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The Readout Damian Garde

Adieu, biotech boom times?

Two of the largest biotech IPOs ever unfolded last week. And, as a bellwether perhaps of biotech tides ebbing, neither did quite that great.

BioNTech, a German maker of patient-tailored, RNA-based cancer immunotherapies, priced its shares at $15 each — raising $150 million overall, and valuing the company at $3.4 billion. However, since its Oct. 10 Nasdaq debut, shares have dropped to $13.82.

Meanwhile, Vir Biotechnology — a San Francisco-based infectious disease drug developer — launched Friday at $20 a share, raising $142.9 million. The shares have since crashed nearly 30% in after-market trading, hovering around $14 a share. 

Earlier this month, ADC Therapeutics decided to back out of a planned IPO, citing “adverse market conditions.” Indeed.

Unicorns: Not all rainbows and sprinkles

Ever wonder how the ever-elusive biotech unicorn is birthed? Ever wonder if that billion-dollar valuation really is a billion? Ever want to see the word “canard” used correctly and seamlessly in a spoken sentence? 

Check out Damian Garde’s quick video explainer on how that biotech unicorn grew its horn. (And no, it’s not a matter of CRISPRing a horse — this is a money thing, guys.)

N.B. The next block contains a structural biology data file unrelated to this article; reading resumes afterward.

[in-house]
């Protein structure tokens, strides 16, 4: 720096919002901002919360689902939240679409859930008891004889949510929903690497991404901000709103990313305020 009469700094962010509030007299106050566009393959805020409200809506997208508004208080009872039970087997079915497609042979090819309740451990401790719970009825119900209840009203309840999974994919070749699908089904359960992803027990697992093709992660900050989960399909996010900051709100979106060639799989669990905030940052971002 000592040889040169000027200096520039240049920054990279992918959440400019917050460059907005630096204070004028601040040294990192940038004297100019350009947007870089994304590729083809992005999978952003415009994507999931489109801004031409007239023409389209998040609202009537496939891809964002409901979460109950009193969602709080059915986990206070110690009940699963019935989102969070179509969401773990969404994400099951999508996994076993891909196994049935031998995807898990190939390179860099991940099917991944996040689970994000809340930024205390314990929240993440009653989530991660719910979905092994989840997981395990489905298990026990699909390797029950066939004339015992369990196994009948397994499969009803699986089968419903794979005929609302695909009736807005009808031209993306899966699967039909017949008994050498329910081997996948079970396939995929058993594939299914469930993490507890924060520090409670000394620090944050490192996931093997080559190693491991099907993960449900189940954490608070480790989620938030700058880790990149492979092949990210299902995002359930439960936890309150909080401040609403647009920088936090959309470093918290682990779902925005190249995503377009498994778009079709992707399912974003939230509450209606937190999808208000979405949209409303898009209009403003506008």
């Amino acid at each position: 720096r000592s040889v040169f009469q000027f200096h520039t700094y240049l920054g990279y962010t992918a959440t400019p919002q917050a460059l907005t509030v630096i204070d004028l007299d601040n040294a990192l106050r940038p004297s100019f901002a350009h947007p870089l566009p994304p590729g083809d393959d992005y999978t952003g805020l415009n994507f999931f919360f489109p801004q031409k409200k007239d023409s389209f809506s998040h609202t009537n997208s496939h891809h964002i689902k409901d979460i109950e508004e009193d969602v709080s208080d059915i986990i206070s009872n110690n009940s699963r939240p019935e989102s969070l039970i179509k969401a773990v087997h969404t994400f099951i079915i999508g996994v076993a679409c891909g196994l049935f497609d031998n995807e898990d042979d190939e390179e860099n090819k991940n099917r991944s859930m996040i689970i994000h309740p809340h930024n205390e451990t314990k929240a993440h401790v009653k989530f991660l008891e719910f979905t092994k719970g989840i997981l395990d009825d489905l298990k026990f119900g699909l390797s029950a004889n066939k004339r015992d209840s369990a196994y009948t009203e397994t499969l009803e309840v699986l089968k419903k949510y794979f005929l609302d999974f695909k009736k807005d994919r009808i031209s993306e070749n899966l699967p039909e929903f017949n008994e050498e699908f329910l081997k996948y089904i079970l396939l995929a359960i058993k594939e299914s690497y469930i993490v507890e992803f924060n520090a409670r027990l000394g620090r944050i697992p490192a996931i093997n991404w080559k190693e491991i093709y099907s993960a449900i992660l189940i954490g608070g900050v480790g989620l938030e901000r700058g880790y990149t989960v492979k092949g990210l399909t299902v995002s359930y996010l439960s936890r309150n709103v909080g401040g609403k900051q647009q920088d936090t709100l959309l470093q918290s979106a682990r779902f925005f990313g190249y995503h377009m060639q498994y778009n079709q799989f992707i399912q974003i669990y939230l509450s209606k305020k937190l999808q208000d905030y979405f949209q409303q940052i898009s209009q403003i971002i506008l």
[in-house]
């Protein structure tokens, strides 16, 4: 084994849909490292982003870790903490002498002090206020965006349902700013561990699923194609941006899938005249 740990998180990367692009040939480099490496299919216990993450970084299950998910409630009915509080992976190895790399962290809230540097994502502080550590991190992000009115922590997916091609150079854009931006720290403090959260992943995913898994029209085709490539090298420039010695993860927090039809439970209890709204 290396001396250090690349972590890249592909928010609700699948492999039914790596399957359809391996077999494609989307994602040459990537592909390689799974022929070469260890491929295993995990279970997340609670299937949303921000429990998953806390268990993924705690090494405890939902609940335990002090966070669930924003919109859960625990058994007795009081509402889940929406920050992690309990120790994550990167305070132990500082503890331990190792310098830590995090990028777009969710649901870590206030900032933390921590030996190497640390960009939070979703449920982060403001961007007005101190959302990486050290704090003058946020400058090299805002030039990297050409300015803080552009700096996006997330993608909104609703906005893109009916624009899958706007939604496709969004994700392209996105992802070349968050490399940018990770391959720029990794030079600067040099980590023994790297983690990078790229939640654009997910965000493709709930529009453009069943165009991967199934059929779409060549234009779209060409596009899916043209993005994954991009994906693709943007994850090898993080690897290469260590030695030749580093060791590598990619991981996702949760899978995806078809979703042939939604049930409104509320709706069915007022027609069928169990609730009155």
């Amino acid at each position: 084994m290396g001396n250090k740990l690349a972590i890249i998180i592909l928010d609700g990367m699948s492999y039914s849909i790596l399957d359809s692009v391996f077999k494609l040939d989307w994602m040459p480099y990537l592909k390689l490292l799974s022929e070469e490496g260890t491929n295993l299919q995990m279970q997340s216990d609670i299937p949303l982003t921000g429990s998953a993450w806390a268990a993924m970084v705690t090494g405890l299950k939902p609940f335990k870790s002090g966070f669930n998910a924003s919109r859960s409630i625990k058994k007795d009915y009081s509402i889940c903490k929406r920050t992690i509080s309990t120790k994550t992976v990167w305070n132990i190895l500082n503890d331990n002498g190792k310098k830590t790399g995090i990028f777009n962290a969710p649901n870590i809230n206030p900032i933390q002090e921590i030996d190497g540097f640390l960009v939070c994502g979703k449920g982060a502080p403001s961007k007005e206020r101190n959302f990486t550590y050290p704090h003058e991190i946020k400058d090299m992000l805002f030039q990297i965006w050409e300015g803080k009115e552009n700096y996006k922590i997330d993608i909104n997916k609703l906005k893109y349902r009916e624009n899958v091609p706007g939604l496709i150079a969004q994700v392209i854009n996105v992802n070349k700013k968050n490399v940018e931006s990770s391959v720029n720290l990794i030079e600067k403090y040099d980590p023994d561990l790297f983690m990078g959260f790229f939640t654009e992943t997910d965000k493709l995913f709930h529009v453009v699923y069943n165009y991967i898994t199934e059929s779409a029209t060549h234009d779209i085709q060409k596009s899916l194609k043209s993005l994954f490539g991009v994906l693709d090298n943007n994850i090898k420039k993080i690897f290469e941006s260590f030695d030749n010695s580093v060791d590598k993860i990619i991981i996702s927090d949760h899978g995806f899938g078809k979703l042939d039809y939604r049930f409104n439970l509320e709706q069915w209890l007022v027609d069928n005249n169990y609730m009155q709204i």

Watch here. 

A new way to evaluate cancer drug prices

As the debate over drug pricing rages on, the price of cancer drugs, in particular, has been a focus. But figuring out how to calculate costs for these expensive, but potentially life-saving, drugs is complicated equation, economists Alice Chen and Dana Goldman write. It’s tricky to find the right metric by which to figure out a cancer drug’s value — and price it. 

They propose mean survival gain — that is, the average length of time patients survival after half the trial participants have died — as a new metric to evaluate a drug’s efficacy. The most commonly used metric looks at the median, which ends up obscuring the nuances of a drug’s efficacy, they say. 

“We need to take account the mountaintop view, not just the price per square foot,” they write. 

Read more.

A quiet FDA reorg

Buried in boilerplate language is a revolutionary shift in regulatory policy at the FDA, writes Peter Pitts, president of the think tank Center for Medicine in the Public Interest. 

Pitts, who also once served as an FDA associate commissioner, writes that a recent press release titled “Reorganization of the Office of New Drugs with Corresponding Changes to the Office of Translational Sciences and the Office of Pharmaceutical Quality” indicates important and noteworthy change at the agency. 

For instance, there will be more folks conducting product and clinical review. And it’ll shore up and centralize drug policy review in the Office of New Drug Policy. These changes show that “laying claim to the regulatory gold standard is a moving target,” Pitts writes. 

Read more.

More reads

  • Pfizer posts detailed phase 3 data on its Dupixent rival (Fierce Biotech)
  • FDA approves new Eli Lilly drug to ‘resolve’ migraine pain in two hours (CNBC)

Thanks for reading! More tomorrow,


Monday, October 14, 2019


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